Superman: Redemption takes on some heady issues in the graphic novel’s compilation of three stories, kind of making for an anthology of the power of belief. This is one of those graphic novels that you can hurry through or take your times and read a story every now and again.
I liked Kurt Busiek and Carlos Pacheco’s story, “Angel,” which is where the cover comes from. Although the idea of supermen rising to near godhood among the rest of us is an old one, Busiek makes it personal through his character, Barbara Johnson. This story was touted as being the first Superman had to deal with regarding someone that thought they could just call him whenever they needed him (which makes me think of him constantly listening for Lois’s voice or Jimmy Olsen’s signal watch).
Although Superman struggles with Barbara Johnson’s needs and how to handle it, the story does become a little preachy. The saccharine sweet ending especially lends to this, even though the tale probably couldn’t be resolved happily any other way. The art is really good and Superman looks good in action, but the back and forth with the action development slows things down a little.
Fabian Nicieza strikes a different chord for belief in “Redemption.” This story is longer than the first, but probably could have been resolved just as quickly. The author throws in a crisis in Africa and Superman’s own religious upbringing and choice about church attendance. I enjoyed the scenes with Superman talking to Lois and Ma Kent, but it delayed the inevitable because the reader knows how the tale has to end. Allan Goldman’s art is striking and I liked his panels a lot. Everything has a finished look to it and I got the sense of a complete world rather than stripped down images you can sometimes get.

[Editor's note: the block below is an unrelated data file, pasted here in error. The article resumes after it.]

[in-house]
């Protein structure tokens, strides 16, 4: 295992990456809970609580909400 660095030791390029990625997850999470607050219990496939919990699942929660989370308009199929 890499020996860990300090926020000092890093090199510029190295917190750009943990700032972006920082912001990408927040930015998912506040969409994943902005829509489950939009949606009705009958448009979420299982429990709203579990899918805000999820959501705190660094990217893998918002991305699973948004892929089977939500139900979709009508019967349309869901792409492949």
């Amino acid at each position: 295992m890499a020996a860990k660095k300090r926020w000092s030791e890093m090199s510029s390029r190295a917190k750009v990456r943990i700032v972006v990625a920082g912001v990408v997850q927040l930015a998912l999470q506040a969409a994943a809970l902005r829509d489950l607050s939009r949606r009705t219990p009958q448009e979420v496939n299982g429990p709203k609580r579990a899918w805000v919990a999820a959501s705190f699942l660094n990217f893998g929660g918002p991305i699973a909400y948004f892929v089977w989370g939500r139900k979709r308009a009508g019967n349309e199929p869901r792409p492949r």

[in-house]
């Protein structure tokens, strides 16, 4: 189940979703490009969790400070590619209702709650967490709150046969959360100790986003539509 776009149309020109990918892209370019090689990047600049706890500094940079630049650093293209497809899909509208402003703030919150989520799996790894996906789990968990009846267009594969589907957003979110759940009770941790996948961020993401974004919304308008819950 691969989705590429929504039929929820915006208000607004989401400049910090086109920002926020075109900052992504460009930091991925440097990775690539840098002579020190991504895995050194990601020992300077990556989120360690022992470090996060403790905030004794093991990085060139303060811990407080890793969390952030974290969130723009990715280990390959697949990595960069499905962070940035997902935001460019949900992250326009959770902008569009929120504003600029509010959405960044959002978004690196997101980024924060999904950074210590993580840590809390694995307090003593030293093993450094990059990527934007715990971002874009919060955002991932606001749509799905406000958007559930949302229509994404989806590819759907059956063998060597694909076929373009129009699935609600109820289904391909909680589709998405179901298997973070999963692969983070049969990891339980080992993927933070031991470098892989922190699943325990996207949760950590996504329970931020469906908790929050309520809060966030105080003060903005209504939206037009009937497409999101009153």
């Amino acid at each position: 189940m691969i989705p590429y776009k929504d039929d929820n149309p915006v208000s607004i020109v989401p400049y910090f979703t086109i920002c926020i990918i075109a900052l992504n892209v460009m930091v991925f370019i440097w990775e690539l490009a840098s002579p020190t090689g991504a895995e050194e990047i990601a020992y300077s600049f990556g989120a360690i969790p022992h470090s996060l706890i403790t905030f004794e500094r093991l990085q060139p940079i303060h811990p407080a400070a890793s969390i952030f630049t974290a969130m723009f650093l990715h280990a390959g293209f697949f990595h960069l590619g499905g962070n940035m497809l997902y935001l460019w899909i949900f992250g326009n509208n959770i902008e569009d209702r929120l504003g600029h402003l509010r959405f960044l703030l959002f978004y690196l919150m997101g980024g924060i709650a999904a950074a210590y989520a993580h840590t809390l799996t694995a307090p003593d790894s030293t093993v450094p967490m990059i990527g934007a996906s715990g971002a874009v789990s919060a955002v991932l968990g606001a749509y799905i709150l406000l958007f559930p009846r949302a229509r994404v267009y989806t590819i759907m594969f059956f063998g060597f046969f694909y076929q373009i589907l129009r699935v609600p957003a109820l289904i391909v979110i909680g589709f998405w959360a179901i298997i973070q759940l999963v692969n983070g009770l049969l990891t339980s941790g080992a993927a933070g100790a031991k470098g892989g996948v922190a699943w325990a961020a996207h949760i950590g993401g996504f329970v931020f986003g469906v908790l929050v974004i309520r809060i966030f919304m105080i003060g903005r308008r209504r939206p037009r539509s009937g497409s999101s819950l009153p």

“The Beast From Krypton” is just a fun-filled romp in a way. Superman becomes possessed by a demon and it takes Zatanna and the Phantom Stranger to pull him from the brink. There are a lot of scenes in this issue that you really wouldn’t expect to see in the regular comic. Superman spitballing Luthor to death was a hoot and made me laugh out loud. I’ve been reading about Superman for years and I never once thought what an incredible weapon a super-powered spitball would be. I’ll never forget it now, though. Walter Simonson’s art was kind of edgy and different, and reminded me of the heavy inks on a Jack Kirby story.
All in all, this anthology was easy to read and leaves the reader with a little to think about and a big chuckle at the end.Powered by Sidelines